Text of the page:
HL Deb 18 March 1975 vol 358 cc606-8

2.52 p.m.


My Lords, I beg leave to ask the Question which stands in my name on the Order Paper.

The Question was as follows:

To ask Her Majesty's Government, bearing in mind the ACP/EEC Lomé Convention and the desirability of Euro-African co-operation, what conclusions can be drawn from the recent Summit Conference at Bangui in so far as this country is concerned as a co-signatory to the Agreement, and whether they will make a Statement.


My Lords, the conference at Bangui on 7th March was essentially a Francophone affair, at which Her Majesty's Government were not invited to be represented. As a signatory of the Lomé Convention Her Majesty's Government welcome those passages in the final communiqué which affirm the need for discussion and solidarity between developed and developing countries.


My Lords, while thanking the Minister for his Answer, I should like to ask him whether Her Majesty's Government are satisfied that the French are not endeavouring to build up or consolidate a closed shop sort of political association with Francophone Africa, bearing in mind, too, the decision taken at Bangui that these discussions should be yearly? Secondly, would not the Minister agree that if we are to keep to the spirit and the letter of the Lomé Convention we should seek development of our relationships with and knowledge of Francophone Africa, not only economically but also culturally?


My Lords, at a Press conference at the end of the Bangui Conference the French President made it absolutely clear that the objective of the French Government was not to seek to create a zone of influence. On the second point, I can give an unqualified affirmative answer.


My Lords, is it not the fact that the representatives of the ex-French Colonies have taken the initiative to secure co-operation with other colonies in Africa which were under other régimes and it is on their initiative that a united conference has been held to make proposals in regard to this subject?


My Lords, that is substantially so and indeed the response from our own partners in the Commonwealth, of English-speaking African States, was equally strong and marker. We must not, however, minimise the role which this country has played at Kingston and at Lomé in making it possible for the association of both Francophone and English-speaking States in Africa to play a part in relation to the EEC, which will lead to greater exchange of expertise and trade between the EEC and the whole of Africa, including the Francophone and the English-speaking States.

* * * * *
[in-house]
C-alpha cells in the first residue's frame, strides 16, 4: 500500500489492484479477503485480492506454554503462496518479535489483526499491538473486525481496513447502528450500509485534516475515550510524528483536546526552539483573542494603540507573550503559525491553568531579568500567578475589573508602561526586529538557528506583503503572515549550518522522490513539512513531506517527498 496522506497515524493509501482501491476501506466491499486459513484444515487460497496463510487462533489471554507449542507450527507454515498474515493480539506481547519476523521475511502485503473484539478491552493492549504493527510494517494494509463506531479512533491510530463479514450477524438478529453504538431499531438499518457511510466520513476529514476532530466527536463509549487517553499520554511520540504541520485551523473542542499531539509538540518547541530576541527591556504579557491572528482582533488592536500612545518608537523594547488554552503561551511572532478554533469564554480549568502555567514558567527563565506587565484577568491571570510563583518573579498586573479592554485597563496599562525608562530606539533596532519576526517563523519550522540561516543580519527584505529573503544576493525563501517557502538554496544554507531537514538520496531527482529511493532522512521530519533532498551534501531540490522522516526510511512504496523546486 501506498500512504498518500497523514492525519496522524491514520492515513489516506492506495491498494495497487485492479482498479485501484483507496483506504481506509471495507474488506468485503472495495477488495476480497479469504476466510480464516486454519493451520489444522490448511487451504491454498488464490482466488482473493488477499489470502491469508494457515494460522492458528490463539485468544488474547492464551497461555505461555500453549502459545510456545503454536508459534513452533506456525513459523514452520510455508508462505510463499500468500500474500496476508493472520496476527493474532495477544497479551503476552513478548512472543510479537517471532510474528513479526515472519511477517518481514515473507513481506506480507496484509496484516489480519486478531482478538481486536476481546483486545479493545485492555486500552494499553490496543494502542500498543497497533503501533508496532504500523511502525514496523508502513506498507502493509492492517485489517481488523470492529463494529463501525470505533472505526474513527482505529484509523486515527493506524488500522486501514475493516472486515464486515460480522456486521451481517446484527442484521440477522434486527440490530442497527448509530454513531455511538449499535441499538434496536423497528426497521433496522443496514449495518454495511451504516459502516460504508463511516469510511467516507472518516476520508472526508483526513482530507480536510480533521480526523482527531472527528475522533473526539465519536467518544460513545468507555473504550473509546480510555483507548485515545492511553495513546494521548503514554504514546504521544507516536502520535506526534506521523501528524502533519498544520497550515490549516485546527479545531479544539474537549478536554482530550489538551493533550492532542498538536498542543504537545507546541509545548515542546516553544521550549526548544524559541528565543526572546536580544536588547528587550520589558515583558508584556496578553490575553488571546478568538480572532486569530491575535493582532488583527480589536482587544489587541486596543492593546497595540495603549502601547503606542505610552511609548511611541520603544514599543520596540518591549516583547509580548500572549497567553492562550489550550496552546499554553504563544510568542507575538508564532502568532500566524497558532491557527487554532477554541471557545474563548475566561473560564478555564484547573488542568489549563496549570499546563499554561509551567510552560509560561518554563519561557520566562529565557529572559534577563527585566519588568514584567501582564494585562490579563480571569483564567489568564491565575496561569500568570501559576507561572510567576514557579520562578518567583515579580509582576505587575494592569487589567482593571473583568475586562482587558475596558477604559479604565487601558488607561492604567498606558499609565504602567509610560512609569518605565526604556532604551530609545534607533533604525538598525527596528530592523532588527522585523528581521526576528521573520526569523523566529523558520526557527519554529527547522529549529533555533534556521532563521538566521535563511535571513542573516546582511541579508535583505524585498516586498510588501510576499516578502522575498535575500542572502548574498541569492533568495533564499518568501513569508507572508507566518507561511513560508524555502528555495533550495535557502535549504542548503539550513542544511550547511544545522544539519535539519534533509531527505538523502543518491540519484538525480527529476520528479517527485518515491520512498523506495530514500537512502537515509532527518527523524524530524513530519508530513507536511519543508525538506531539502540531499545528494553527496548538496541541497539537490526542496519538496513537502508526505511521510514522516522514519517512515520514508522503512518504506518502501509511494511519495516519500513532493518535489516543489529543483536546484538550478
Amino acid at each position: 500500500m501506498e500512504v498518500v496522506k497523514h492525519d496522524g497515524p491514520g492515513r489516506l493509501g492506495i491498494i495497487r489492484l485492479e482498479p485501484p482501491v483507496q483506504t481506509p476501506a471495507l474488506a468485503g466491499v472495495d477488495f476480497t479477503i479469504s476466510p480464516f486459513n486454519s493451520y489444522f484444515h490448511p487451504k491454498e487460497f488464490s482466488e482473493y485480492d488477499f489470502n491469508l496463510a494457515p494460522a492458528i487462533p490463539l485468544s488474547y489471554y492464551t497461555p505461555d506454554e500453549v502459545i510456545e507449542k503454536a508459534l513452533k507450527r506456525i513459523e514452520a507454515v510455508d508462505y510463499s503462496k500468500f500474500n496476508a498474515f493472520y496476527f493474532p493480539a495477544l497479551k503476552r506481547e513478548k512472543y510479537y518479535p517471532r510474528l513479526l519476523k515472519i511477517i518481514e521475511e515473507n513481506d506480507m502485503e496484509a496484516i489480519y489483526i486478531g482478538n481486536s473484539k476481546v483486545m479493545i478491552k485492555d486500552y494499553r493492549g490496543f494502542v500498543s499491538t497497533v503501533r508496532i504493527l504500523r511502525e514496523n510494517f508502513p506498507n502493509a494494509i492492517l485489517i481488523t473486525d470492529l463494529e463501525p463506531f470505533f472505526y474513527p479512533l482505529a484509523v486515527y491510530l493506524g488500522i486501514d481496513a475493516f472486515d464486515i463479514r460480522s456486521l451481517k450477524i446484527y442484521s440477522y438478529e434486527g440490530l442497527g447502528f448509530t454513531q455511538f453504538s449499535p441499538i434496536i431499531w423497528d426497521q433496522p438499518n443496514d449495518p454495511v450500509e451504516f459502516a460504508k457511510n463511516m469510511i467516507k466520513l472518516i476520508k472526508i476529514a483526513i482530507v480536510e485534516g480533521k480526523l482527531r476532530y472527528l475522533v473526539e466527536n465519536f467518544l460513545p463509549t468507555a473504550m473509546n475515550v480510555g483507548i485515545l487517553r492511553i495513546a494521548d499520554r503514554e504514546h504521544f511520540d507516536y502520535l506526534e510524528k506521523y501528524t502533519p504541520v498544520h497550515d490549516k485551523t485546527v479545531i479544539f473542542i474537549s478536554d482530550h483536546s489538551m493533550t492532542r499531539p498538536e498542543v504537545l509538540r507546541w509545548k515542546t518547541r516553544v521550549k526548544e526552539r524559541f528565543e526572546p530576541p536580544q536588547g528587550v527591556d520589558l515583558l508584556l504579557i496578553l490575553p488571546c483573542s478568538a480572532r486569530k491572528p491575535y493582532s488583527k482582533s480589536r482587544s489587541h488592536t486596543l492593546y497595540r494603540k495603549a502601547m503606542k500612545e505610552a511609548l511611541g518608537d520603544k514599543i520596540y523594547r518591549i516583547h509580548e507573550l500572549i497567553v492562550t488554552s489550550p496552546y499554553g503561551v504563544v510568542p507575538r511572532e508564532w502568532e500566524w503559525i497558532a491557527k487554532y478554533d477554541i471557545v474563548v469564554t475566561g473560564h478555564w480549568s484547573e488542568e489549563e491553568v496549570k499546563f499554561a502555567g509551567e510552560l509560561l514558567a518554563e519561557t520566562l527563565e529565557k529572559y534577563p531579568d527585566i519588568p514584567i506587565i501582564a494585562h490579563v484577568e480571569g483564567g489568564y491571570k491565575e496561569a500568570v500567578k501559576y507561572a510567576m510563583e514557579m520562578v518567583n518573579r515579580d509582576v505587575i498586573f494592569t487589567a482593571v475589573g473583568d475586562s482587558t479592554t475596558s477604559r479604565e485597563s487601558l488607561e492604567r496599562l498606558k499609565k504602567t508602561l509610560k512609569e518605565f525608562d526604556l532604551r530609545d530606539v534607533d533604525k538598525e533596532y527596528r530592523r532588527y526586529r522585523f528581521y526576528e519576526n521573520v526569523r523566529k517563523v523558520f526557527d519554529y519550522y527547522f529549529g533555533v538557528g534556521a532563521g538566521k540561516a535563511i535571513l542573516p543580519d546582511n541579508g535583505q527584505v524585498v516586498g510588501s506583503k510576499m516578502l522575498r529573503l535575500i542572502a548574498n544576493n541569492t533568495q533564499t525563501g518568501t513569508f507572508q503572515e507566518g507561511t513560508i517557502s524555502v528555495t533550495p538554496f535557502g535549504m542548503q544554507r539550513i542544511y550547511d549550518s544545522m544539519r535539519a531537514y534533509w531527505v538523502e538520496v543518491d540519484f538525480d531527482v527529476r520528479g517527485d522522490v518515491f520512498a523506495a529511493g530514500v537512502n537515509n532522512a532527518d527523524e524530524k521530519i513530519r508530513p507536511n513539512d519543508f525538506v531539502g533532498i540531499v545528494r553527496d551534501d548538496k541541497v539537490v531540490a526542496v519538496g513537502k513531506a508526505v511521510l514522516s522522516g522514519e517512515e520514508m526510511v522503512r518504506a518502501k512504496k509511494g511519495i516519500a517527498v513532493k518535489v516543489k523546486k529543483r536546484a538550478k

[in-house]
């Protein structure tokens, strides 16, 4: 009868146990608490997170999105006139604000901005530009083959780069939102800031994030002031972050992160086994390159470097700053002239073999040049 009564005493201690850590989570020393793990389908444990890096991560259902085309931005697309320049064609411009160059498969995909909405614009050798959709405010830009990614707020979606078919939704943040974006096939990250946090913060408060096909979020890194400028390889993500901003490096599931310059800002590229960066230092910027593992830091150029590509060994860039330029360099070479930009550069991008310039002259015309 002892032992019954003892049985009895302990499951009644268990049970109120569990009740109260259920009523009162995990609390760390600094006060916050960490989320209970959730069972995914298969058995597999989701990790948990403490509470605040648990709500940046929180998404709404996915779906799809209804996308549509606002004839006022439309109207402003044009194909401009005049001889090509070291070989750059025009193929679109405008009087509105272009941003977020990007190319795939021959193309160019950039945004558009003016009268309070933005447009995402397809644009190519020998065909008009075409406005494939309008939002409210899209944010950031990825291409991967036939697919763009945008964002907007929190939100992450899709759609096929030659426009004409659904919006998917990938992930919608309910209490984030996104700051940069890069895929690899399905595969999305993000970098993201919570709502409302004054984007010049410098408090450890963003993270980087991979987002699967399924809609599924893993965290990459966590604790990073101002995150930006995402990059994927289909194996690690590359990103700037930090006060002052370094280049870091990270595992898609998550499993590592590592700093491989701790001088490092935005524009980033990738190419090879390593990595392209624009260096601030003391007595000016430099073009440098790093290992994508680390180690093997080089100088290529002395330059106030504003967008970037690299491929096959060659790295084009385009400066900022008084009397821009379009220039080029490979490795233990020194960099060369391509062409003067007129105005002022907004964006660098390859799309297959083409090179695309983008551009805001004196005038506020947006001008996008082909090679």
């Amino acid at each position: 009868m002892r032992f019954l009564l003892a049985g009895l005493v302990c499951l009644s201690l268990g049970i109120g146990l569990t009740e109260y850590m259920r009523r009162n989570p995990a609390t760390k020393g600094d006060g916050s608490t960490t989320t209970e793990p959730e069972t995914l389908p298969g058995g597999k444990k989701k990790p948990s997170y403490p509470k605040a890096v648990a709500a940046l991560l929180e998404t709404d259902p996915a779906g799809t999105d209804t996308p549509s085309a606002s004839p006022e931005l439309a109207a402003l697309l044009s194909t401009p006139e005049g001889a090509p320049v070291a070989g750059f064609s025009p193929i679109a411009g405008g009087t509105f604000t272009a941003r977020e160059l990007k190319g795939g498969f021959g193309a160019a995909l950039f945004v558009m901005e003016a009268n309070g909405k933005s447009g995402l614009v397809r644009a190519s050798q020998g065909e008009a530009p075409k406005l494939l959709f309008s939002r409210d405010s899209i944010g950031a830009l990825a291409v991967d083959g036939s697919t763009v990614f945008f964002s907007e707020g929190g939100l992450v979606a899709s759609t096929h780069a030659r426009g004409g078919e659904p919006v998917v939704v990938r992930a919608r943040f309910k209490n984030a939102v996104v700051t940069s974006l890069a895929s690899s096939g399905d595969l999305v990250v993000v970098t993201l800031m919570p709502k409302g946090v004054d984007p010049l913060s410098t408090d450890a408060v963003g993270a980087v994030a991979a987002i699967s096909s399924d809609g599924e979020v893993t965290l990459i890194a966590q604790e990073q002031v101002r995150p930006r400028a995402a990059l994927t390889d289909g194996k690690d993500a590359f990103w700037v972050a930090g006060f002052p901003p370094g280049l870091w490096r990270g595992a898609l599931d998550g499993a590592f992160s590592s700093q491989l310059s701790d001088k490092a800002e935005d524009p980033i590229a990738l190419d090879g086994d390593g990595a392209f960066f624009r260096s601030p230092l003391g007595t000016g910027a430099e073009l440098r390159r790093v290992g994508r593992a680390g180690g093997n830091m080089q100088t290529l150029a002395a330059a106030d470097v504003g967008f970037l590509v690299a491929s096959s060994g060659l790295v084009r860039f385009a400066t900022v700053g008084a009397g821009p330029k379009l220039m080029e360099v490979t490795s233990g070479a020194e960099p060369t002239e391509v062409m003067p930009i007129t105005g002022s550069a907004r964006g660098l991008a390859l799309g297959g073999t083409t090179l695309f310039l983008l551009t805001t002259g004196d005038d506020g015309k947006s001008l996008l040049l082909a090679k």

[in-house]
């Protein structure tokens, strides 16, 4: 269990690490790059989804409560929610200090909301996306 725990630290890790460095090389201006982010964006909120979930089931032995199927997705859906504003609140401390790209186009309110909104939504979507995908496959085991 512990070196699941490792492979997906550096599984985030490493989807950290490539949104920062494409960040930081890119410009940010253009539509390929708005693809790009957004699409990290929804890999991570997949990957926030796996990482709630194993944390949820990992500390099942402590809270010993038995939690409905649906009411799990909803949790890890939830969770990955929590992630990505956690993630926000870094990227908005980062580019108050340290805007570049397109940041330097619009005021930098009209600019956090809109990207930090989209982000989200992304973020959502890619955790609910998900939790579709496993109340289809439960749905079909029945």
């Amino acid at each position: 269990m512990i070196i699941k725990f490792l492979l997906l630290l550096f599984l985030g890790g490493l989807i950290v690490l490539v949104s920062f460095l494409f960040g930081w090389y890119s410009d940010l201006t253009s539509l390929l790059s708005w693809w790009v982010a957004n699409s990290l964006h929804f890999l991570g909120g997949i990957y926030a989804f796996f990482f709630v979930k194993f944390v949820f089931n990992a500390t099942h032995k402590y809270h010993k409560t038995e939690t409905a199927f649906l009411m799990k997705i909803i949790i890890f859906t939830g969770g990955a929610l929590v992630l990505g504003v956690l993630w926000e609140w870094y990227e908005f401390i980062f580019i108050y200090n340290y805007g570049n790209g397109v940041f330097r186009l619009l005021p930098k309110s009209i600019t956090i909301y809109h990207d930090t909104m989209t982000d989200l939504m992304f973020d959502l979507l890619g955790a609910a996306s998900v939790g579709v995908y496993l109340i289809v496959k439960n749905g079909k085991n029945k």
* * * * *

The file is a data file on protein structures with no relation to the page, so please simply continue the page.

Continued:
My Lords, would not the noble Lord agree that it is no more surprising for the members of the old French community to meet together occasionally than it is for the British Commonwealth countries to meet together occasionally?


Not at all. Indeed, I see that the Bangui Conference decided that there should be annual meetings of the Francophone African States with France, very much as we increasingly arrange meetings between Commonwealth countries, both in New York and in other locales.


My Lords, could my noble friend tell us the main reason why no invitation was made to Her Majesty's Government to attend this particular conference which has raised so many questions, one from the Liberal Benches and one from the Conservative Benches?


My Lords, I welcome that question which, as usual from my noble friend, has real point to it. I am quite sure that there was no particular reason for this except that the traditional relationship of the French Republic with the former Colonies, now the successor Francophone States indicated periodic meetings to discuss common questions, very much as we have with our own former colonies in the Commonwealth. But I can assure my noble friend that we in no way discern in the lack of invitation to us to attend the Bangui Conference any kind of animus or discrimination.


My Lords, following the previous question which was put to the Minister, would he not agree, though, that we should be concerned or involved to a greater extent with discussions of this kind? The main problems that were discussed at Bangui were economic and financial and were concerned principally with energy and raw materials, certainly subjects in which we too are involved and interested.


My Lords, I think the noble Lord's suggestion is included in the new arrangement whereby the EEC will now have discussions with all successor States which are in a difficult position in regard to their exports. It is a new departure, and one of the positive results of the EEC is that both Francophone and English-speaking countries in Africa will now deal jointly with EEC. From this I expect there will be great advantages, both to Europe and to Africa. There will be an export of European expertise to these countries. There will also be an expansion of trade, because certain aspects of the Lomé Convention, as the noble Lord knows, are preferential.